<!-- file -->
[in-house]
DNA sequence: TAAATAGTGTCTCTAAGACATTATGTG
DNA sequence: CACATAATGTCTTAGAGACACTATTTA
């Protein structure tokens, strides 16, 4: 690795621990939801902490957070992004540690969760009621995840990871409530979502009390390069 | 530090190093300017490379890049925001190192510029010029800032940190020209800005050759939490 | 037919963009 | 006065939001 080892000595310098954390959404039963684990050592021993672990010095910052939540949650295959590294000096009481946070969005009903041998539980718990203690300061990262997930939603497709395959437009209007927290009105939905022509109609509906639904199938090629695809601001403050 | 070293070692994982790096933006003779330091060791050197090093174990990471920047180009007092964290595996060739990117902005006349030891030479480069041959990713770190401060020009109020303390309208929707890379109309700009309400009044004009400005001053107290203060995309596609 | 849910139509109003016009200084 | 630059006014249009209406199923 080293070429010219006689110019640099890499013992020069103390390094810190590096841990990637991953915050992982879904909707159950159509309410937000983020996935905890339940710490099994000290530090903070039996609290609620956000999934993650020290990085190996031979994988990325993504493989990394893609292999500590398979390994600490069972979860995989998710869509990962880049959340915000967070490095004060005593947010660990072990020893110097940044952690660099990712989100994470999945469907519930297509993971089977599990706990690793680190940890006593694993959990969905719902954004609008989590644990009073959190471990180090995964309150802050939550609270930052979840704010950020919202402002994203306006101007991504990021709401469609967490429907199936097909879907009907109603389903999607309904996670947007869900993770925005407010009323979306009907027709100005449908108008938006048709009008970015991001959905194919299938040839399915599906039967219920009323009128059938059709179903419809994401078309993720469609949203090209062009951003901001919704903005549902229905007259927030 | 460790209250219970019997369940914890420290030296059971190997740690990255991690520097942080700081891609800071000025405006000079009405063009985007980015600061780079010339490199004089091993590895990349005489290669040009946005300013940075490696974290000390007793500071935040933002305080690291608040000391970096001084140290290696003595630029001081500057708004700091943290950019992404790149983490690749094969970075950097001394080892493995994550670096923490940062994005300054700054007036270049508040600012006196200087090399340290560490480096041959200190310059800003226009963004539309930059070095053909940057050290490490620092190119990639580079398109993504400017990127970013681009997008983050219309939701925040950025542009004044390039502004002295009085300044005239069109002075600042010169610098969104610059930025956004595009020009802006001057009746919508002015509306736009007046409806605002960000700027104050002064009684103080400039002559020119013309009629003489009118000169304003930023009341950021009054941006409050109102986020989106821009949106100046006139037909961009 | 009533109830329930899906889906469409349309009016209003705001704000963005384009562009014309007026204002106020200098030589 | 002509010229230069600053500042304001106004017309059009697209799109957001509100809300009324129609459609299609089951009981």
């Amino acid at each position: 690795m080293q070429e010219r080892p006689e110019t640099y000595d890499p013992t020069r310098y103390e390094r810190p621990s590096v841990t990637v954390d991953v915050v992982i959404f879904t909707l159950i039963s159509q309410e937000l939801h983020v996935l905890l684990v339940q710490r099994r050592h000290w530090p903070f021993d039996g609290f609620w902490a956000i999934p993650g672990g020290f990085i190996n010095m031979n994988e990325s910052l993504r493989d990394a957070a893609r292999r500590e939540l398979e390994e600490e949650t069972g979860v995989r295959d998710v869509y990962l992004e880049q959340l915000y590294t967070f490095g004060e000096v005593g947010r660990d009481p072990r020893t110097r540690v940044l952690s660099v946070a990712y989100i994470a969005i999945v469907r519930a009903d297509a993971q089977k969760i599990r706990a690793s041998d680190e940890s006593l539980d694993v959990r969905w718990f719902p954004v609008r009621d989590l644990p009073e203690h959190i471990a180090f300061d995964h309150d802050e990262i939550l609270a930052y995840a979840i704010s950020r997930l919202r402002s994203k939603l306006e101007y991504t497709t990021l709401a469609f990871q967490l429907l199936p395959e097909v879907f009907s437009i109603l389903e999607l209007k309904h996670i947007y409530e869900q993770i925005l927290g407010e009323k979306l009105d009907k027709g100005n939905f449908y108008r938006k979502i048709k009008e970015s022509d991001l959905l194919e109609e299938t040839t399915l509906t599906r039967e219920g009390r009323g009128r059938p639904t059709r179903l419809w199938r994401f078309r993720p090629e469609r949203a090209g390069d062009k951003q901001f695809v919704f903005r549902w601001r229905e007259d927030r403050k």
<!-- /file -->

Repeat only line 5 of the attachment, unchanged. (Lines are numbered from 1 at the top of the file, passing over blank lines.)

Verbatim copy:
């Amino acid at each position: 690795m080293q070429e010219r080892p006689e110019t640099y000595d890499p013992t020069r310098y103390e390094r810190p621990s590096v841990t990637v954390d991953v915050v992982i959404f879904t909707l159950i039963s159509q309410e937000l939801h983020v996935l905890l684990v339940q710490r099994r050592h000290w530090p903070f021993d039996g609290f609620w902490a956000i999934p993650g672990g020290f990085i190996n010095m031979n994988e990325s910052l993504r493989d990394a957070a893609r292999r500590e939540l398979e390994e600490e949650t069972g979860v995989r295959d998710v869509y990962l992004e880049q959340l915000y590294t967070f490095g004060e000096v005593g947010r660990d009481p072990r020893t110097r540690v940044l952690s660099v946070a990712y989100i994470a969005i999945v469907r519930a009903d297509a993971q089977k969760i599990r706990a690793s041998d680190e940890s006593l539980d694993v959990r969905w718990f719902p954004v609008r009621d989590l644990p009073e203690h959190i471990a180090f300061d995964h309150d802050e990262i939550l609270a930052y995840a979840i704010s950020r997930l919202r402002s994203k939603l306006e101007y991504t497709t990021l709401a469609f990871q967490l429907l199936p395959e097909v879907f009907s437009i109603l389903e999607l209007k309904h996670i947007y409530e869900q993770i925005l927290g407010e009323k979306l009105d009907k027709g100005n939905f449908y108008r938006k979502i048709k009008e970015s022509d991001l959905l194919e109609e299938t040839t399915l509906t599906r039967e219920g009390r009323g009128r059938p639904t059709r179903l419809w199938r994401f078309r993720p090629e469609r949203a090209g390069d062009k951003q901001f695809v919704f903005r549902w601001r229905e007259d927030r403050k």